Smart Meters are Here As part of a provincial initiative to encourage energy conservation and help Ontario consumers manage their electricity costs, ENWIN is now installing Smart Meters throughout Windsor. The Ontario Energy Board (OEB) has directed energy providers, like ENWIN, to install Smart Meters in all Ontario homes and small businesses, encouraging the development of a province-wide “culture of conservation”. As Windsor’s energy provider, ENWIN is mandated to complete local Smart Meter installations by early 2011. Everything Stays the Same It is important for customers to realize that everything will remain the same, following your Smart Meter Installation: An ENWIN employee will still come to read the meter, EnWin bills will still look the same, and electricity charges will still be calculated in the same way as before. Eventually, the province is expected to switch over to a new rate structure called Time-of-Use (TOU) pricing. But for now, only the appearance of the meter will change. TOU Pricing is NOT in Effect Smart Meters are here, but Time of Use Pricing isn’t. Not yet. You will not automatically move to time-of-use rates once your smart meter has been installed. Provincial legislation requires ENWIN to install Smart Meters as one step towards conserving energy and building for the future. Smart Meters will be installed this fall – but that will NOT have an immediate impact on how you are billed for your electricity. ENWIN customers will be billed differently ONLY after the Province requires us to move to Time of Use billing – likely some time in 2012. When a firm date is set, ENWIN will contact customers directly, and make sure you have all the information you need to benefit from the change. At the present time you will not notice any difference in your billing. ENWIN Respects and Protects Your Privacy As we move forward with Smart Meter installations, remember that Time of Use pricing is not yet in effect. In the future, when the Province requires ENWIN to move to this new system, Smart Meters will help customers reduce their energy costs by offering clear information about much energy is used at specific times of day. How and why you consume energy will remain, as always, private. ENWIN will ensure you are aware of all changes before they occur, and we thank you for helping Ontario build a brighter future. Quick, Efficient Installation Installation only takes a few minutes. A representative from ENWIN’s contractor, Olameter, will knock on your door to inform you that they are there to install your smart meter. Your power will be interrupted briefly, while the old meter is exchanged for a new Smart Meter. If you are not home, the representative...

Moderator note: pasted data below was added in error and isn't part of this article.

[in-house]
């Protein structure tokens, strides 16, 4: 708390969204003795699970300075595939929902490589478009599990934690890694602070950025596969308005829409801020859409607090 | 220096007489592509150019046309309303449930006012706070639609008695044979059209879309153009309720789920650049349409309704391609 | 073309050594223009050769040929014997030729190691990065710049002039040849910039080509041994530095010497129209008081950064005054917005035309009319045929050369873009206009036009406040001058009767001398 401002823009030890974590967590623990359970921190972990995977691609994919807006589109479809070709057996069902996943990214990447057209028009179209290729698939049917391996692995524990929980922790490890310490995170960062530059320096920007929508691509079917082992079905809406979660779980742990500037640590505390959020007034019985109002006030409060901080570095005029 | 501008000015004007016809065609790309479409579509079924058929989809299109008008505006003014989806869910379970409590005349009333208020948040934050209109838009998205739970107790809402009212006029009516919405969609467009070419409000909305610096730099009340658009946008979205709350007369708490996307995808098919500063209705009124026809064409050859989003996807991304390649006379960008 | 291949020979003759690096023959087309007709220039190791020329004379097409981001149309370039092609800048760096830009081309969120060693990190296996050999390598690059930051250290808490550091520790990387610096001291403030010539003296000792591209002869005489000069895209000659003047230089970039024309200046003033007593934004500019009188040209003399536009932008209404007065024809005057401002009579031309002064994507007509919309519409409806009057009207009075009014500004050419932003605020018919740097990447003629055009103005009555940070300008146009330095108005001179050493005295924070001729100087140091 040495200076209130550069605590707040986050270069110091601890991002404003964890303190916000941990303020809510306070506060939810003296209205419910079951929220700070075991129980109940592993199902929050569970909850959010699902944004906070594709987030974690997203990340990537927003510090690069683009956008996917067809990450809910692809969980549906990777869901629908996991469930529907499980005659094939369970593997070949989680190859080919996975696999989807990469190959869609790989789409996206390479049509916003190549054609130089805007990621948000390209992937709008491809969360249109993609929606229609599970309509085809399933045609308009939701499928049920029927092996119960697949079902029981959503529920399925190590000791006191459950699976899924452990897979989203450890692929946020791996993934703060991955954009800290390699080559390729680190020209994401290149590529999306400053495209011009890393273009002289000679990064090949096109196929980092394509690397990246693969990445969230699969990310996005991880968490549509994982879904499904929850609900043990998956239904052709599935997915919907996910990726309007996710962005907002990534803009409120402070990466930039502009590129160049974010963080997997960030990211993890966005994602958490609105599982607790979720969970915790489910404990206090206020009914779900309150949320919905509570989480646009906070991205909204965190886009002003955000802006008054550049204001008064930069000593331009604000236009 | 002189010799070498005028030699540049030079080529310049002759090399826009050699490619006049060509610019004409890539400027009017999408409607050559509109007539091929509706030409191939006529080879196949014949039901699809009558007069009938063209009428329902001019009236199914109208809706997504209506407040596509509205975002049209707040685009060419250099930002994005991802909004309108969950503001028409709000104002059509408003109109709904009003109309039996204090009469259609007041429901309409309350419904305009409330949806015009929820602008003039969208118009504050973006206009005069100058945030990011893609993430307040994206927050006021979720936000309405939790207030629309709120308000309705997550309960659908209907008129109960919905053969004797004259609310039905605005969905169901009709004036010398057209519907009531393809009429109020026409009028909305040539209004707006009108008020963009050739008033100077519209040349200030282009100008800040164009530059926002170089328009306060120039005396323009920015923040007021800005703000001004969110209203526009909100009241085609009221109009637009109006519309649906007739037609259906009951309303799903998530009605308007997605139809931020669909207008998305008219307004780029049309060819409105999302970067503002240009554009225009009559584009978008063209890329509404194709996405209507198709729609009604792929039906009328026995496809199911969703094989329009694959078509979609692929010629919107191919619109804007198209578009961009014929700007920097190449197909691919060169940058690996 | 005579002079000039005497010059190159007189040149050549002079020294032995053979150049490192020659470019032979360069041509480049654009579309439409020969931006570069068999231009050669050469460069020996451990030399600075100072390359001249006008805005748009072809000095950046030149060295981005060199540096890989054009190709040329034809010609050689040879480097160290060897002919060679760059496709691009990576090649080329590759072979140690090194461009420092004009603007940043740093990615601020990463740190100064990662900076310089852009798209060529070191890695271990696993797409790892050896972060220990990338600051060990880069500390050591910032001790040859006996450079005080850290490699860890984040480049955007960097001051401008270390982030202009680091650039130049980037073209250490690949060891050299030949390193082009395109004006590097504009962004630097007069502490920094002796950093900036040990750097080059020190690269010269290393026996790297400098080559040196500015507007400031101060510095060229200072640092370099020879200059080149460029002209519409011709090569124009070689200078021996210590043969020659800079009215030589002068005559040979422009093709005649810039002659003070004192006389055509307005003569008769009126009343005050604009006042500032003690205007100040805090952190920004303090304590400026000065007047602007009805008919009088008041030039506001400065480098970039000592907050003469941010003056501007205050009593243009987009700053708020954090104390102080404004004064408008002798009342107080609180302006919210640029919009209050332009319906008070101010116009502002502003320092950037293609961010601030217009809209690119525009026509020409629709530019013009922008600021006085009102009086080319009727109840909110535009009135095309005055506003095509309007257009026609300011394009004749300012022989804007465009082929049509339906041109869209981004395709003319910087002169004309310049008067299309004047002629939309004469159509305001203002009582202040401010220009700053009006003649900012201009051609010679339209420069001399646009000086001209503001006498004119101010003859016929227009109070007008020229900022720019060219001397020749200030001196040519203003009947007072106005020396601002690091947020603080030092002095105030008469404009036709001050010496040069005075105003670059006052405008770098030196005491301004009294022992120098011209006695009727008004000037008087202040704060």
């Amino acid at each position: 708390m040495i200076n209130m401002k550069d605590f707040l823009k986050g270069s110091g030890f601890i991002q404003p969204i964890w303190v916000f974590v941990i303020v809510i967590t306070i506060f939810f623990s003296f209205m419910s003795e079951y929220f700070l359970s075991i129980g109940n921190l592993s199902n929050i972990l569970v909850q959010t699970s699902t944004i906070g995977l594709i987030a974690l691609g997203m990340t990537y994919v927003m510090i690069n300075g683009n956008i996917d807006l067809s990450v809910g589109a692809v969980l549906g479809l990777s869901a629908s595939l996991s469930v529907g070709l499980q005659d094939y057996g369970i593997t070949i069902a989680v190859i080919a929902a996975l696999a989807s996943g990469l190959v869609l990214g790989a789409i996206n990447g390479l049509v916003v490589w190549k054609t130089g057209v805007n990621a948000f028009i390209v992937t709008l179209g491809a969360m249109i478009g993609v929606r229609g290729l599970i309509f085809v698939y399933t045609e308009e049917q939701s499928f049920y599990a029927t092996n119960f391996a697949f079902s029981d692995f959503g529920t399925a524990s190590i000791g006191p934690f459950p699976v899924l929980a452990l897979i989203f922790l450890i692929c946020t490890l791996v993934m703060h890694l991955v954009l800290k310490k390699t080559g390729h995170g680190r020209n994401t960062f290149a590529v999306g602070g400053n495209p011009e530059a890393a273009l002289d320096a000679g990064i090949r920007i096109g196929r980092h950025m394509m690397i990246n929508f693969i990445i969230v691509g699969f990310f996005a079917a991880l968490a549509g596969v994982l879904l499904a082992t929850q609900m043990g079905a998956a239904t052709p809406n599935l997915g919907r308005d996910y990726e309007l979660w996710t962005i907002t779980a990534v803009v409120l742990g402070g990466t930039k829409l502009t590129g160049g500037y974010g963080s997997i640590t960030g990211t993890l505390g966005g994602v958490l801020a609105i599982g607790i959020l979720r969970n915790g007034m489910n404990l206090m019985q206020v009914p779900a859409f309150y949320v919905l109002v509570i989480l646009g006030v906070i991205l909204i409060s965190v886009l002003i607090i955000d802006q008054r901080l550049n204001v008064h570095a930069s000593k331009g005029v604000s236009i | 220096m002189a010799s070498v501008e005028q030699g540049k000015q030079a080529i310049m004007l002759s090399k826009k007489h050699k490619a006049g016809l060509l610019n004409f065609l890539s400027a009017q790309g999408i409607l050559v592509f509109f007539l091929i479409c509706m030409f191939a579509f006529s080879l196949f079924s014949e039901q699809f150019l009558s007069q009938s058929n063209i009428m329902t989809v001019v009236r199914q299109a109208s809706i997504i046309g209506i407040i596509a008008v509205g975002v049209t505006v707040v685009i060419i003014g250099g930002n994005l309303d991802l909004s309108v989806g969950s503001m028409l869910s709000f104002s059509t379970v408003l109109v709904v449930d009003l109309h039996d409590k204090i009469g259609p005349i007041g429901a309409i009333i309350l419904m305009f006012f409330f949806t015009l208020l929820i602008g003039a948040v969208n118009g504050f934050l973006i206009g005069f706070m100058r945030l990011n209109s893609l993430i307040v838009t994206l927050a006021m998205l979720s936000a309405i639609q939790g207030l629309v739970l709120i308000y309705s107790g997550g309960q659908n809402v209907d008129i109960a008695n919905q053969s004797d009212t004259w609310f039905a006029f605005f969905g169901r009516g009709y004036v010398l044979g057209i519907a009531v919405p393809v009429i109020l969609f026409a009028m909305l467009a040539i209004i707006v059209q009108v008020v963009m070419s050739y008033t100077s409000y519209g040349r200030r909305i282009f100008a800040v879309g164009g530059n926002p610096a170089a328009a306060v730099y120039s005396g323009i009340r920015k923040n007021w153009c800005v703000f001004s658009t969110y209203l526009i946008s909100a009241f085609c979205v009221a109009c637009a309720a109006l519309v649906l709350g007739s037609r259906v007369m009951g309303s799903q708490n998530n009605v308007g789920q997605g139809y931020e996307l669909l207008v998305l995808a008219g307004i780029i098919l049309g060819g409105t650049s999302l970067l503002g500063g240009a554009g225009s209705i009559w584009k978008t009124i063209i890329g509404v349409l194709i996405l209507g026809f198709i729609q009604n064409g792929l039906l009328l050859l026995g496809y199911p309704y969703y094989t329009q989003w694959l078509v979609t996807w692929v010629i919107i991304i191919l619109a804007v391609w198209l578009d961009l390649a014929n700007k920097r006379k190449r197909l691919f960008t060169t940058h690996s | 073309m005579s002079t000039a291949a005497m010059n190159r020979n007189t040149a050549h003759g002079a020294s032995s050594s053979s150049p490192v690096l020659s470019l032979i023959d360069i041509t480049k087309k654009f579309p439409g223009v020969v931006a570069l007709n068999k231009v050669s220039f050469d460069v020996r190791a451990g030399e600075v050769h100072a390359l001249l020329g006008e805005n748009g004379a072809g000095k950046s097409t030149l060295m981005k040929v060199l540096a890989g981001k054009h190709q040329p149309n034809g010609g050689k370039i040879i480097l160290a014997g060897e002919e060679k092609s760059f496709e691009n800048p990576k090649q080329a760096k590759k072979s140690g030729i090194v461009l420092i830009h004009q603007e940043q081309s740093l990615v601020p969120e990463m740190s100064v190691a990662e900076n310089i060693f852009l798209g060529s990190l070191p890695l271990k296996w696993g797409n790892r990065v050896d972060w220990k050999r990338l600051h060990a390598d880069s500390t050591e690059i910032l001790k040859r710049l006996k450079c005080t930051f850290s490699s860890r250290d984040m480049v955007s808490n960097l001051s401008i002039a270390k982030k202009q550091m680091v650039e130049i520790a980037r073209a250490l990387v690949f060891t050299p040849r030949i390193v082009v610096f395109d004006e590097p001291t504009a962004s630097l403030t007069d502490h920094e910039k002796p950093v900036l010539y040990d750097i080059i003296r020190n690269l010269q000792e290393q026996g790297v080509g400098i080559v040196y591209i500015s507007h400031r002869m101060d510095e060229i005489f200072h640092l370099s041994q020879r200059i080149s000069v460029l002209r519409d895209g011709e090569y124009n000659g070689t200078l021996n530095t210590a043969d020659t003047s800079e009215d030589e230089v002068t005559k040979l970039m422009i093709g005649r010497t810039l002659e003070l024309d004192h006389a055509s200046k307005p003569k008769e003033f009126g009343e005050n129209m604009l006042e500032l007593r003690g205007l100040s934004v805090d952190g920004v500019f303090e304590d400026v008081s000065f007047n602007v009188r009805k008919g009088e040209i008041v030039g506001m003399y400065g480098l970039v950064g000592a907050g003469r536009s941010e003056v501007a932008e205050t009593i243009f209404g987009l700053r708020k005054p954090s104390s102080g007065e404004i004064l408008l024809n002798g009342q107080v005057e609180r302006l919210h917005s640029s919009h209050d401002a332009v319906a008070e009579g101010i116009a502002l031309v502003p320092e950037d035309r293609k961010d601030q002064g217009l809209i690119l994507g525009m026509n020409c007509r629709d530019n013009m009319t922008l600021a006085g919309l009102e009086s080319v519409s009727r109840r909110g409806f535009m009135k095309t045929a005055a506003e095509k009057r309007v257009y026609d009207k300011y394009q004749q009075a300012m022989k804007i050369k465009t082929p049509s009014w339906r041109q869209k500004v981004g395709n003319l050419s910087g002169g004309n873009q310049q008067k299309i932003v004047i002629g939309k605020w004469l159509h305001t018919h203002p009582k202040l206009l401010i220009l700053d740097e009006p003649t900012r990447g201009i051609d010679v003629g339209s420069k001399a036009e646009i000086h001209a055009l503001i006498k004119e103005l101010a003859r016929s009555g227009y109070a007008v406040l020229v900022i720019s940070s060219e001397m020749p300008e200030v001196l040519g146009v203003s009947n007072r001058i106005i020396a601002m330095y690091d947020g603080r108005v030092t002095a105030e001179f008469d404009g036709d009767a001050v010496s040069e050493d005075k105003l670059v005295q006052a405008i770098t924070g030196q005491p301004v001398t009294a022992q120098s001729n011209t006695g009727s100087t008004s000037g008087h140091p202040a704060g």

Read More

New Home Buyer Tarion Protection

New Home Buyers Page Content If you’re considering purchasing a new home, congratulations! It’s an exciting and rewarding process. A new home may also be the most significant purchase you ever make. In addition to the financial commitment, there are a number of lifestyle and home design options you may need to consider. That’s why it’s so important to do your homework and gather as much information as possible about your potential new home before you sign the Agreement of Purchase and Sale. To help prepare you for your purchase, we’ve created Top Ten Tips for New Home Buyers. It’s a step-by-step list that provides research ideas, financial and legal resources, as well as practical maintenance advice. Together these tips will go a long way to ensuring that you’re very happy with your new home. Tarion provides important protection before and after your new home purchase When you buy a new home or condominium in Ontario, you enjoy the benefits of a comprehensive builder warranty. To learn more about this warranty, you can preview or print a copy of our concise, easy-to-read brochure entitled “Warranty Coverage for New Homes in Ontario“. You can also order a copy of this brochure. Your new home warranty begins before you even move in. Once you provide the down payment for your new home, it’s protected. You also have a right to compensation if your builder delays the closing of the sale without giving you proper notice. See Understanding Deposit Protection and Understanding Delayed Closings and Occupancies to learn more. Before you take possession of your new home or condominium, your builder will walk you through a pre-delivery inspection (PDI). Tarion provides a PDI Checklist to help you ensure that this critical inspection is thorough and complete. After moving in, you’re entitled to a 1 Year, 2 Year and 7 Year warranty against defects in work and materials. This warranty comes with certain obligations, so it’s important to understand the statutory warranty process. Protecting your new home warranty also requires that you properly manage the systems in your new home. Tarion offers tips on Maintaining Your Home to help protect your most important investment for years to...